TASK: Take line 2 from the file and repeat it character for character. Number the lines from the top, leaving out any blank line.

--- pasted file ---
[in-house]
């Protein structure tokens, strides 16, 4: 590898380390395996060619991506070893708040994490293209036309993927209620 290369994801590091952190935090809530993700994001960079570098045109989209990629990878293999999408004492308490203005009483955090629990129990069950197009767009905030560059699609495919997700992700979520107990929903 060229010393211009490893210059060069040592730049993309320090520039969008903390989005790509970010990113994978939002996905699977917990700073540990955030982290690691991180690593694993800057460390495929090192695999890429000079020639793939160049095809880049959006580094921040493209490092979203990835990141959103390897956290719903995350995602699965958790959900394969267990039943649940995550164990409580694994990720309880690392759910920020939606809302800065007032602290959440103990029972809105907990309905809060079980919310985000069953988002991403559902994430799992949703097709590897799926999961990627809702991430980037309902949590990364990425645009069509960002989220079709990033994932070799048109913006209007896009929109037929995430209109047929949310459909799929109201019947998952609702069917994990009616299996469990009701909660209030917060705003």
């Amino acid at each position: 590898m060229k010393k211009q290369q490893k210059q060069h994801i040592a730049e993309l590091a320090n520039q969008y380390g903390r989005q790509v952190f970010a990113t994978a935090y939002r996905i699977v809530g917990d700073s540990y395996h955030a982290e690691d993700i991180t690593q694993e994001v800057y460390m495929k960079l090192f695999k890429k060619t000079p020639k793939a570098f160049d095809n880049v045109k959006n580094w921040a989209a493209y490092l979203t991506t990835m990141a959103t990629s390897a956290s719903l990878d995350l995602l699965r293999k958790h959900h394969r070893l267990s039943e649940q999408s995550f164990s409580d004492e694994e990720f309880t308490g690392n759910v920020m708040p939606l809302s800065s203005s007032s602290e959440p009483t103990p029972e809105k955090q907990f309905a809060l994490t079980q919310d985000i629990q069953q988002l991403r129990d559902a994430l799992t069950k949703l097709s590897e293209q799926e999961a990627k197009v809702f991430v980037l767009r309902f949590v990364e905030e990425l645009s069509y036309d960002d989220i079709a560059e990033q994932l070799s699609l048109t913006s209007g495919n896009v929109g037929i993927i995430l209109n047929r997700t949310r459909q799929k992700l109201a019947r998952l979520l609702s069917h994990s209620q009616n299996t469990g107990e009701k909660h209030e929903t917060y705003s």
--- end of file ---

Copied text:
């Protein structure tokens, strides 16, 4: 590898380390395996060619991506070893708040994490293209036309993927209620 290369994801590091952190935090809530993700994001960079570098045109989209990629990878293999999408004492308490203005009483955090629990129990069950197009767009905030560059699609495919997700992700979520107990929903 060229010393211009490893210059060069040592730049993309320090520039969008903390989005790509970010990113994978939002996905699977917990700073540990955030982290690691991180690593694993800057460390495929090192695999890429000079020639793939160049095809880049959006580094921040493209490092979203990835990141959103390897956290719903995350995602699965958790959900394969267990039943649940995550164990409580694994990720309880690392759910920020939606809302800065007032602290959440103990029972809105907990309905809060079980919310985000069953988002991403559902994430799992949703097709590897799926999961990627809702991430980037309902949590990364990425645009069509960002989220079709990033994932070799048109913006209007896009929109037929995430209109047929949310459909799929109201019947998952609702069917994990009616299996469990009701909660209030917060705003």